Configuring Azure Data Lake Store to Use with CDH
Microsoft Azure Data Lake Store (ADLS) is a massively scalable distributed file system that can be accessed through an HDFS-compatible API. ADLS acts as a persistent storage layer for CDH clusters running on Azure. In contrast to Amazon S3, ADLS more closely resembles native HDFS behavior, providing consistency, file directory structure, and POSIX-compliant ACLs. See the ADLS documentation for conceptual details.
CDH 5.11 and higher supports using ADLS as a storage layer for MapReduce2 (MRv2 or YARN), Hive, Hive-on-Spark, Spark 2.1 and higher, and Spark 1.6. Other applications are not supported and may not work, even if they use MapReduce or Spark as their execution engine. Use the steps in this topic to set up a data store to use with these CDH components.
- ADLS is not supported as the default filesystem. Do not set the default file system property (fs.defaultFS) to an adl:// URI. You can still use ADLS as secondary filesystem while HDFS remains the primary filesystem.
- Hadoop Kerberos authentication is supported, but it is separate from the Azure user used for ADLS authentication.
Setting up ADLS to Use with CDH
- To create your ADLS account, see the Microsoft documentation.
Create the service principal in the Azure portal. See the Microsoft documentation on creating a service principal.
Grant the service principal permission to access the ADLS account. See the Microsoft documentation on Authorization and access control. Review the section, "Using ACLs for operations on file systems" for information about granting the service principal permission to access the account.
You can skip the section on RBAC (role-based access control) because RBAC is used for management and you only need data access.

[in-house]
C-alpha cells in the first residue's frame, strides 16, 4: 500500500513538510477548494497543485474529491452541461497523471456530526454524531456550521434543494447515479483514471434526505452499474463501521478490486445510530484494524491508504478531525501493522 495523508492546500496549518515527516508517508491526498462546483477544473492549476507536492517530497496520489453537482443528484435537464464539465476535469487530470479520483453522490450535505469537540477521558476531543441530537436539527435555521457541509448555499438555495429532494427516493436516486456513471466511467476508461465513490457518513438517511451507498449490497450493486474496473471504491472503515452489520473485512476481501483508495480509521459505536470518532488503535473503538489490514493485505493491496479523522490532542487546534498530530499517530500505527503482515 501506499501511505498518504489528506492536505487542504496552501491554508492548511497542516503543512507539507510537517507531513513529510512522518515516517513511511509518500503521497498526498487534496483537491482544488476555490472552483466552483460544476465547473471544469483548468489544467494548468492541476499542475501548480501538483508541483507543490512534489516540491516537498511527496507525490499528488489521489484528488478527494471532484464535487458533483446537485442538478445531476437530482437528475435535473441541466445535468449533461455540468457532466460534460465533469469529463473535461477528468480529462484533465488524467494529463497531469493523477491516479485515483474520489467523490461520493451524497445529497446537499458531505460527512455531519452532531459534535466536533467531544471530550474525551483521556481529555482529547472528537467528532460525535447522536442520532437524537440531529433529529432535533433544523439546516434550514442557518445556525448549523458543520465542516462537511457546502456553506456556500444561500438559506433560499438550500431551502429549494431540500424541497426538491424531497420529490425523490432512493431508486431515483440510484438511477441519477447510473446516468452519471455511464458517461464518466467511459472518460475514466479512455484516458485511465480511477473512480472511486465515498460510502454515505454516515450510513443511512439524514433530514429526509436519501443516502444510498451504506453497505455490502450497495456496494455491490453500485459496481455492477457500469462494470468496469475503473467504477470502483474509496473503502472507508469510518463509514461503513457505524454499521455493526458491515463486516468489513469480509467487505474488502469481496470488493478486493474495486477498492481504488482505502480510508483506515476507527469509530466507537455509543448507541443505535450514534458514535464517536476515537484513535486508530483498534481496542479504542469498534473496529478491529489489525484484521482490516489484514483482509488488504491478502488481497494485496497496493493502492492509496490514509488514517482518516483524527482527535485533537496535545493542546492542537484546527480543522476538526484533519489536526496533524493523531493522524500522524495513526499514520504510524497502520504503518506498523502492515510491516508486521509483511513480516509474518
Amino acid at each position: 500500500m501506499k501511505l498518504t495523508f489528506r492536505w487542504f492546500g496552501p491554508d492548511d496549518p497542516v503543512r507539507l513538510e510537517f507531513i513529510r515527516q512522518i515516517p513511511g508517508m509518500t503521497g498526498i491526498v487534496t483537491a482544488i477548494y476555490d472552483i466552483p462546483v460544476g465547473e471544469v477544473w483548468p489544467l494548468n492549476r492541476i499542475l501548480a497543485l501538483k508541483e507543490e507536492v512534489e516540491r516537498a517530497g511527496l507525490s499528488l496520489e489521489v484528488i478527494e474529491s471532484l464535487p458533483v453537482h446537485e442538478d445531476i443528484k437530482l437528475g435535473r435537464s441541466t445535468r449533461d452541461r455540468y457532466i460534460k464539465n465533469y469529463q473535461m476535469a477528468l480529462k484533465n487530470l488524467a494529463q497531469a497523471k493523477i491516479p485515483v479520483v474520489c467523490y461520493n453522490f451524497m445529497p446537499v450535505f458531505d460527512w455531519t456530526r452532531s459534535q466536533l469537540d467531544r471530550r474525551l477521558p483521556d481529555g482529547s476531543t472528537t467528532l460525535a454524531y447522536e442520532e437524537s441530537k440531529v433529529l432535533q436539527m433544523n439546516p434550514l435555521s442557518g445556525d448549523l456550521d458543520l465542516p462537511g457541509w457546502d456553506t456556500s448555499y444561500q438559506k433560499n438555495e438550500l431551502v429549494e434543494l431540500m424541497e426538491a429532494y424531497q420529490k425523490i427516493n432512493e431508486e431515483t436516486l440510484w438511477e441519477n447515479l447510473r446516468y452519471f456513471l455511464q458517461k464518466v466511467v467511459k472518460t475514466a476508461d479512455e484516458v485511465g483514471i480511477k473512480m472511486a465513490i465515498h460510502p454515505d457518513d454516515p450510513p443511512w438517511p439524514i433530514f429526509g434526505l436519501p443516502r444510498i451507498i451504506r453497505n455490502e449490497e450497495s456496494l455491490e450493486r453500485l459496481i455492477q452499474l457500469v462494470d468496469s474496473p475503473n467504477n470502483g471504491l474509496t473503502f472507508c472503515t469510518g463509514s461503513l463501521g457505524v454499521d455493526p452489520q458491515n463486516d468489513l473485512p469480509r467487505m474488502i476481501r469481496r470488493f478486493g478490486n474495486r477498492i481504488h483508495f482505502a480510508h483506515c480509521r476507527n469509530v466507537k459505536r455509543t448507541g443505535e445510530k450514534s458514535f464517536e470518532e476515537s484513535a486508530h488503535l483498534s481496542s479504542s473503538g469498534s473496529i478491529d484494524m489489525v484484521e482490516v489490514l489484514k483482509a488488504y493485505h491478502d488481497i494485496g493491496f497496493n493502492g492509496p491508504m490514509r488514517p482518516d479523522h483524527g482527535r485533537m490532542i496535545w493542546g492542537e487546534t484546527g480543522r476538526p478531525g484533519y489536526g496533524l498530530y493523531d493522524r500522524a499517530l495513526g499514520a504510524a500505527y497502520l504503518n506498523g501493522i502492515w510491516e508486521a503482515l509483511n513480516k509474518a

In Cloudera Manager, enter the following configuration properties into the Cluster-wide Advanced Configuration Snippet (Safety Valve) for core-site.xml and save the changes.
<property> <name>dfs.adls.oauth2.access.token.provider.type</name> <value>ClientCredential</value> </property> <property> <name>dfs.adls.oauth2.client.id</name> <value>your_client_id_from_step_2</value> </property> <property> <name>dfs.adls.oauth2.credential</name> <value>your_client_secret_from_step_2</value> </property> <property> <name>dfs.adls.oauth2.refresh.url</name> <value>refresh_URL_from_step_2</value> </property>
- In Cloudera Manager, click Restart Stale Services so the cluster can read the new configuration information.
Test your configuration by running the following command that lists files in your ADLS account:
hadoop fs -ls adl://your_account.azuredatalakestore.net/
If your configuration is correct, this command lists the files in your account.
After successfully testing your configuration, you can access the ADLS account from MRv2, Hive on MRv2, or Spark 1.6 by using the following URI:
ADLS Trash Folder Behavior
If the fs.trash.interval property is set to a value other than zero on your cluster and you do not specify the -skipTrash flag with your rm command when you remove files, the deleted files are moved to the trash folder in your ADLS account. The trash folder in your ADLS account is located at adl://your_account.azuredatalakestore.net/user/user_name/.Trash/current/. For more information about HDFS trash, see Configuring HDFS Trash.
User and Group Names Displayed as GUIDs
$hadoop fs -put /etc/hosts adl://your_account.azuredatalakestore.net/one_file $hadoop fs -ls adl://your_account.azuredatalakestore.net/one_file -rw-r--r-- 1 94c1b91f-56e8-4527-b107-b52b6352320e cdd5b9e6-b49e-4956-be4b-7bd3ca314b18 273 2017-04-11 16:38 adl://your_account.azuredatalakestore.net/one_file
$hadoop fs -ls adl://your_account.azuredatalakestore.net/one_file -rw-r--r-- 1 YourADLSApp your_login_app 273 2017-04-11 16:38 adl://your_account.azuredatalakestore.net/one_file